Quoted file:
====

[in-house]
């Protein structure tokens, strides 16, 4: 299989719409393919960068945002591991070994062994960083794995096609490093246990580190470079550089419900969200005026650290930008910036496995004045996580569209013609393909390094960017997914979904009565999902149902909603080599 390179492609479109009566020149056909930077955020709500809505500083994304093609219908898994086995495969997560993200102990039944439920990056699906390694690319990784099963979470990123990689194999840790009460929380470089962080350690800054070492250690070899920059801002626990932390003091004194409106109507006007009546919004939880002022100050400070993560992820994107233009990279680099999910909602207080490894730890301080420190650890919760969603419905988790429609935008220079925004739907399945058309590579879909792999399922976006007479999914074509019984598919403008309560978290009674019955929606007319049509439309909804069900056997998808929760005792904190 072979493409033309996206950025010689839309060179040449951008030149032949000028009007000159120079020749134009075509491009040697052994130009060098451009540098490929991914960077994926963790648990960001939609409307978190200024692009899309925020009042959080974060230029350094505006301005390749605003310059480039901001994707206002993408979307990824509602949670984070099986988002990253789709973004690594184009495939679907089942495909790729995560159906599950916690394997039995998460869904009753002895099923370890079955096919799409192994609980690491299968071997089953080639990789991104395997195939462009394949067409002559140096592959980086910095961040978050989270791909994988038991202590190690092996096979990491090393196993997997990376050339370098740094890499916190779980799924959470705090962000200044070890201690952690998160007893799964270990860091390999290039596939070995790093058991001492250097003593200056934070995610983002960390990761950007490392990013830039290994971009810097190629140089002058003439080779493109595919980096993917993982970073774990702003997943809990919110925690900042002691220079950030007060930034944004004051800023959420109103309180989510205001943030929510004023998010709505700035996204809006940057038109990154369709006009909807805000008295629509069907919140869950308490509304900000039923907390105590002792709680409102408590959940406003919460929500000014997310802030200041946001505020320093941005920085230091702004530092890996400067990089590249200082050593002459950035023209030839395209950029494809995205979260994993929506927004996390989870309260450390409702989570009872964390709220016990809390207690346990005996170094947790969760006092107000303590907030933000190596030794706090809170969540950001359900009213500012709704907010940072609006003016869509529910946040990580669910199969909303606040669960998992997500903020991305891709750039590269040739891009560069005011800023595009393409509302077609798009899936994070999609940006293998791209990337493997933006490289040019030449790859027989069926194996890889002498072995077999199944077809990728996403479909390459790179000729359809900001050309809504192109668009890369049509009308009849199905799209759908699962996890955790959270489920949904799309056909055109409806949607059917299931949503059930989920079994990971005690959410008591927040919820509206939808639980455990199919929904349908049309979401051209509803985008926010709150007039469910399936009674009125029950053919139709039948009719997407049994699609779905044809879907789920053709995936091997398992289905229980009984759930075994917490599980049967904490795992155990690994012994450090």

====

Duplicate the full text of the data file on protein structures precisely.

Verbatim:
[in-house]
């Protein structure tokens, strides 16, 4: 299989719409393919960068945002591991070994062994960083794995096609490093246990580190470079550089419900969200005026650290930008910036496995004045996580569209013609393909390094960017997914979904009565999902149902909603080599 390179492609479109009566020149056909930077955020709500809505500083994304093609219908898994086995495969997560993200102990039944439920990056699906390694690319990784099963979470990123990689194999840790009460929380470089962080350690800054070492250690070899920059801002626990932390003091004194409106109507006007009546919004939880002022100050400070993560992820994107233009990279680099999910909602207080490894730890301080420190650890919760969603419905988790429609935008220079925004739907399945058309590579879909792999399922976006007479999914074509019984598919403008309560978290009674019955929606007319049509439309909804069900056997998808929760005792904190 072979493409033309996206950025010689839309060179040449951008030149032949000028009007000159120079020749134009075509491009040697052994130009060098451009540098490929991914960077994926963790648990960001939609409307978190200024692009899309925020009042959080974060230029350094505006301005390749605003310059480039901001994707206002993408979307990824509602949670984070099986988002990253789709973004690594184009495939679907089942495909790729995560159906599950916690394997039995998460869904009753002895099923370890079955096919799409192994609980690491299968071997089953080639990789991104395997195939462009394949067409002559140096592959980086910095961040978050989270791909994988038991202590190690092996096979990491090393196993997997990376050339370098740094890499916190779980799924959470705090962000200044070890201690952690998160007893799964270990860091390999290039596939070995790093058991001492250097003593200056934070995610983002960390990761950007490392990013830039290994971009810097190629140089002058003439080779493109595919980096993917993982970073774990702003997943809990919110925690900042002691220079950030007060930034944004004051800023959420109103309180989510205001943030929510004023998010709505700035996204809006940057038109990154369709006009909807805000008295629509069907919140869950308490509304900000039923907390105590002792709680409102408590959940406003919460929500000014997310802030200041946001505020320093941005920085230091702004530092890996400067990089590249200082050593002459950035023209030839395209950029494809995205979260994993929506927004996390989870309260450390409702989570009872964390709220016990809390207690346990005996170094947790969760006092107000303590907030933000190596030794706090809170969540950001359900009213500012709704907010940072609006003016869509529910946040990580669910199969909303606040669960998992997500903020991305891709750039590269040739891009560069005011800023595009393409509302077609798009899936994070999609940006293998791209990337493997933006490289040019030449790859027989069926194996890889002498072995077999199944077809990728996403479909390459790179000729359809900001050309809504192109668009890369049509009308009849199905799209759908699962996890955790959270489920949904799309056909055109409806949607059917299931949503059930989920079994990971005690959410008591927040919820509206939808639980455990199919929904349908049309979401051209509803985008926010709150007039469910399936009674009125029950053919139709039948009719997407049994699609779905044809879907789920053709995936091997398992289905229980009984759930075994917490599980049967904490795992155990690994012994450090």